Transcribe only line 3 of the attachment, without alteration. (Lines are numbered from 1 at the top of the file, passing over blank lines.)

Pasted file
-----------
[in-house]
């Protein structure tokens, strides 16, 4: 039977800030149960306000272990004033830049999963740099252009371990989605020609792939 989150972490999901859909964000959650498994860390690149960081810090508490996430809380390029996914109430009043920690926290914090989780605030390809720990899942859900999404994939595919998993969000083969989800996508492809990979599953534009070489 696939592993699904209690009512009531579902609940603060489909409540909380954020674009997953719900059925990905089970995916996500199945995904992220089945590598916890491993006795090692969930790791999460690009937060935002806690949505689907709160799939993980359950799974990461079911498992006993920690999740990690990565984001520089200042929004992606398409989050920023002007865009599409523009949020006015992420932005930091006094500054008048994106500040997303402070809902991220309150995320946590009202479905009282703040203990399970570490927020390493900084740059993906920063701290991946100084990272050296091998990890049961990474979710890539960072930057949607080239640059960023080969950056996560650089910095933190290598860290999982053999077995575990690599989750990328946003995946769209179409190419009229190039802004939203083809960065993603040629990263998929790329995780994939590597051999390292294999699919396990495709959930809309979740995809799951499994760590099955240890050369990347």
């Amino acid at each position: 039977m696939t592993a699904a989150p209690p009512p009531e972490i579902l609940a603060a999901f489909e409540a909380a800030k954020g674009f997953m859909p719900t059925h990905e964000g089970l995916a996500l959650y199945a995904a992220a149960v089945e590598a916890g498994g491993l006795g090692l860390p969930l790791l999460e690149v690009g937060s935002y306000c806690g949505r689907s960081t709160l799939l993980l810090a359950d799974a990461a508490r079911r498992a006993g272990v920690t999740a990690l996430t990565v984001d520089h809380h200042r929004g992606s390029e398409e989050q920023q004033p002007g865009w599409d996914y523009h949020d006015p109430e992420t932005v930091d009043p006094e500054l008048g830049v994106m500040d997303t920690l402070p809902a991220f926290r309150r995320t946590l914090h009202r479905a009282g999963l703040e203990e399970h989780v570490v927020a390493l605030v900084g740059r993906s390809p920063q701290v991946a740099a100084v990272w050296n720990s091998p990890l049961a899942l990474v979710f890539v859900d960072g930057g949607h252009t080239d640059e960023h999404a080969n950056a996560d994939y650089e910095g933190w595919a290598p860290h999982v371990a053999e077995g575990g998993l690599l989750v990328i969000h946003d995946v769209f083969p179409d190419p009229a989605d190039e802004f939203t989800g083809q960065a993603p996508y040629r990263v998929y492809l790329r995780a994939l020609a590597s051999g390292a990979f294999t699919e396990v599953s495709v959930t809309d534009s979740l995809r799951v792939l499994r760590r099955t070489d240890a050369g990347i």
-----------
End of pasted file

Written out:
């Amino acid at each position: 039977m696939t592993a699904a989150p209690p009512p009531e972490i579902l609940a603060a999901f489909e409540a909380a800030k954020g674009f997953m859909p719900t059925h990905e964000g089970l995916a996500l959650y199945a995904a992220a149960v089945e590598a916890g498994g491993l006795g090692l860390p969930l790791l999460e690149v690009g937060s935002y306000c806690g949505r689907s960081t709160l799939l993980l810090a359950d799974a990461a508490r079911r498992a006993g272990v920690t999740a990690l996430t990565v984001d520089h809380h200042r929004g992606s390029e398409e989050q920023q004033p002007g865009w599409d996914y523009h949020d006015p109430e992420t932005v930091d009043p006094e500054l008048g830049v994106m500040d997303t920690l402070p809902a991220f926290r309150r995320t946590l914090h009202r479905a009282g999963l703040e203990e399970h989780v570490v927020a390493l605030v900084g740059r993906s390809p920063q701290v991946a740099a100084v990272w050296n720990s091998p990890l049961a899942l990474v979710f890539v859900d960072g930057g949607h252009t080239d640059e960023h999404a080969n950056a996560d994939y650089e910095g933190w595919a290598p860290h999982v371990a053999e077995g575990g998993l690599l989750v990328i969000h946003d995946v769209f083969p179409d190419p009229a989605d190039e802004f939203t989800g083809q960065a993603p996508y040629r990263v998929y492809l790329r995780a994939l020609a590597s051999g390292a990979f294999t699919e396990v599953s495709v959930t809309d534009s979740l995809r799951v792939l499994r760590r099955t070489d240890a050369g990347i």